We’d love to hear from you! What is working at your school site? What strategies from those listed here might you bring back to your school leadership and why?


Thinking Beyond Bad Teachers

Bad teachers are having their moment in the sun this summer. The message from the mainstream media right now is that teachers are the problem.

Whoopie Goldberg is a talk show host and opinionator on teacher tenure, also known as due process, who wants bad teachers fired.

Vergara v. California declares that students’ rights to an equitable education are being violated by “teacher tenure” guarantees. It is being appealed by the California Teachers Association.

Students from Fremont and Castlemont High Schools in deep East Oakland have filed a suit in Alameda County Superior Court saying that “students have been denied equal access to teaching time compared with students who attend schools in more well-to-do neighborhoods.” These students have suffered through round after round of ineffective substitutes.

We are a society that is obsessed with bad teachers. Even Cameron Diaz has staked her claim in the discourse, playing a drunk and horny teacher who wants to quit the profession to marry rich.

A more accurate, if not way more boring, version of the movie would be called Good Teacher. It would star me, the opening shot focused on my hand whacking my alarm at 6:00am, suiting up with a sensible pair of clogs so I can facilitate play during recess. All day, I am transitioning kindergarteners with autism from one 20 minute academic session to another, literally singing and dancing as I go. Then the camera would pan to me laminating individualized folder activities for 12 students, cutting out the materials that I bought myself while sitting on my sofa. I’d be wearing a fetching sweater set and an increasingly strong eye glass prescription as I finish writing an IEP late into the night – late being 9:00pm. My bedtime, like a young child’s, is 9:30. And Justin Timberlake never kisses me good night or pays my bills.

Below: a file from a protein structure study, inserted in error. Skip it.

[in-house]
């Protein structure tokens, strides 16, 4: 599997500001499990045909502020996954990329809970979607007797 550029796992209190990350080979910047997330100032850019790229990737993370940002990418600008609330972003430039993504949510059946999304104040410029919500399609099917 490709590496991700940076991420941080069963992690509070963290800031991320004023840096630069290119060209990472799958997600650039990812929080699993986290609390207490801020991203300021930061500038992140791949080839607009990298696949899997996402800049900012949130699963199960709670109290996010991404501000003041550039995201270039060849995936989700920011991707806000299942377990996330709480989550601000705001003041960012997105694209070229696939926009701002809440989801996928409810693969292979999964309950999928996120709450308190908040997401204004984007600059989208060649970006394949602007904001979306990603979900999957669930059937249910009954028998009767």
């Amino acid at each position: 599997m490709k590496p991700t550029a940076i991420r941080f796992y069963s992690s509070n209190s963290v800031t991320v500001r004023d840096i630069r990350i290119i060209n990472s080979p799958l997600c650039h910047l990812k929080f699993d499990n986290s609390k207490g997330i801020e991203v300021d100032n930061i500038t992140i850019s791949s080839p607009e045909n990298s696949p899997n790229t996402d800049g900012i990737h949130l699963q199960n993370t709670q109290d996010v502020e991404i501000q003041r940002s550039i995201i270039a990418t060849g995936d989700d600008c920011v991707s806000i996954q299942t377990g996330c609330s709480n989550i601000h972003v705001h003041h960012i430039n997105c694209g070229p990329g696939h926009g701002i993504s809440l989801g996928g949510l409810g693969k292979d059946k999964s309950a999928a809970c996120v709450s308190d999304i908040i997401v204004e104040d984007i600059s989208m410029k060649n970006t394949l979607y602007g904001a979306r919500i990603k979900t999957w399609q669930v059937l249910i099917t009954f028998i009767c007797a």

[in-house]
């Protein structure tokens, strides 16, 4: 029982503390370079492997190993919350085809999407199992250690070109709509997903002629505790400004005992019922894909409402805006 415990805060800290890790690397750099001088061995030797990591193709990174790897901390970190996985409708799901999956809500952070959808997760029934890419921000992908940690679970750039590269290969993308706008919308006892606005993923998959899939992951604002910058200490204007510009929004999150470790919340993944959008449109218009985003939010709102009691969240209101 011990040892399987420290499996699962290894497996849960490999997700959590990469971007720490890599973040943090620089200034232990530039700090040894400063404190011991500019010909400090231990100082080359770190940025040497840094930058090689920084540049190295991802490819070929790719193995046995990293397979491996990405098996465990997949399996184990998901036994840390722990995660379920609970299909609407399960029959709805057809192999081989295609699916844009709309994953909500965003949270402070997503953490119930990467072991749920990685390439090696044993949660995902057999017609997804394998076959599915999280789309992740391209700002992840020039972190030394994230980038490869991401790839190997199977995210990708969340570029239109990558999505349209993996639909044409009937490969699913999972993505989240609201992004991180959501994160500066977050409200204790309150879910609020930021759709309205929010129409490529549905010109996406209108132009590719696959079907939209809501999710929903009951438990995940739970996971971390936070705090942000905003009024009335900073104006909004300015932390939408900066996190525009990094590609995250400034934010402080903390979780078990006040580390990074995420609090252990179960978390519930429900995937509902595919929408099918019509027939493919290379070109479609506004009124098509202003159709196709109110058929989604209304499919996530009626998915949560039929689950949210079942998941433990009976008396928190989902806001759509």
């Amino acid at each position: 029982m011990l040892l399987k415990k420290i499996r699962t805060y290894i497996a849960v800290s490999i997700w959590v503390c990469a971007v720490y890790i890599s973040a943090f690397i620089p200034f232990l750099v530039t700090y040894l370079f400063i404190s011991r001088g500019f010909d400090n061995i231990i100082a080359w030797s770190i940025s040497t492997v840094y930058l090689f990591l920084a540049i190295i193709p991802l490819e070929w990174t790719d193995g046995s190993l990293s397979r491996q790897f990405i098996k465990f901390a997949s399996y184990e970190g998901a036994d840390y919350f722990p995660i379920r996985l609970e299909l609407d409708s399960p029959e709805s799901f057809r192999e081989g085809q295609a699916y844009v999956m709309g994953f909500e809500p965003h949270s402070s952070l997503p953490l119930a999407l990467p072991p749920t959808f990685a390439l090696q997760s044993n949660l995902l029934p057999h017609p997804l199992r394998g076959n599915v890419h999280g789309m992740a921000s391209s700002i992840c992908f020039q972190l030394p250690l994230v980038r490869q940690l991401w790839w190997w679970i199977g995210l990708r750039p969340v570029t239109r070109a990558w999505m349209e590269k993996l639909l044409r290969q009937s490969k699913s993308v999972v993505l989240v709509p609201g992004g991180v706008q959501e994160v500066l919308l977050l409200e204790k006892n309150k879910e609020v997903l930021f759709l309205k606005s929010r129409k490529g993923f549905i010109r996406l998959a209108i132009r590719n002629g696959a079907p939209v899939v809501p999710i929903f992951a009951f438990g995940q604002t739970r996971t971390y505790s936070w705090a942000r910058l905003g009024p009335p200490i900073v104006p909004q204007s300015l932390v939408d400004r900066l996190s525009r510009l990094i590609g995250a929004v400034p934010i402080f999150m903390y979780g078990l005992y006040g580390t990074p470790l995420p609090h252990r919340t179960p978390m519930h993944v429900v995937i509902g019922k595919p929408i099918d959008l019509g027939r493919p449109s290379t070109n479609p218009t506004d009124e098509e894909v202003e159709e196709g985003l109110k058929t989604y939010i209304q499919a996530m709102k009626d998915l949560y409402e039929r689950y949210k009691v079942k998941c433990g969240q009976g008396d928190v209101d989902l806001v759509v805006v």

While this makes for bad cinema, it makes for good teaching. And there is a lot more good teaching going on than the media presents. Making good teachers feel eclipsed by bad-teacher-hysteria isn’t going to close the achievement gap.

Cartoon - Good T

There is no doubt that students in high-need school districts are being denied access to excellent educations. But bad teachers aren’t the root cause. Racism and classism are.

Segregation along the lines of race and class is thriving the the American public education system. Sixty years after Brown v. Board of Education, schools across the country, and in the Bay Area, are desegregated in legislation only. Segregation widens the achievement gap.

If we are serious about closing the achievement gap, then we need to shift our priorities from firing bad teachers, to hiring and retaining talented teachers and desegregating schools.

We need to learn a lesson from Finland, the going gold standard of education: we need to make the standards for admittance to schools of education very high, train teachers incredibly well, support teachers in the beginning of their careers, pay teachers like professionals, accept teachers’ assessments like we would a prescription from a doctor, and make teaching a job to brag about at a cocktail party.

We need to remember Brown v. Board: “Segregation of white and colored children in public schools has a detrimental effect upon the colored children… A sense of inferiority affects the motivation of a child to learn.

This is not an excuse, this is the truth: we are a nation that enslaved African-Americans 245 years. It is not a coincidence that African-American males continue to suffer the most in the public education system. The bad teacher discourse is a distraction from the reality that our political and social systems are hurting, not just our education system.

There are optimistic examples of revolutionary work to close the achievement gap that transcends the bad teacher discourse and includes acknowledging teachers who serve students tirelessly. The Harlem Children’s Zone commits to not only to academic excellence, but also to wrap around services that break patterns of poverty. Oakland Unified School District’s Office of African-American Male Achievement is doing work to coach young men outside of the classroom and is getting positive national attention.

We need to turn our attention to both cultivating and retaining a robust teaching force as we fight poverty and segregation. We need to spend time and money on preventative efforts like pre-natal care, public pre-school, and health care to close the achievement gap. We need to stop mythologizing the bad teacher and start supporting all teachers to be the best they can for their students.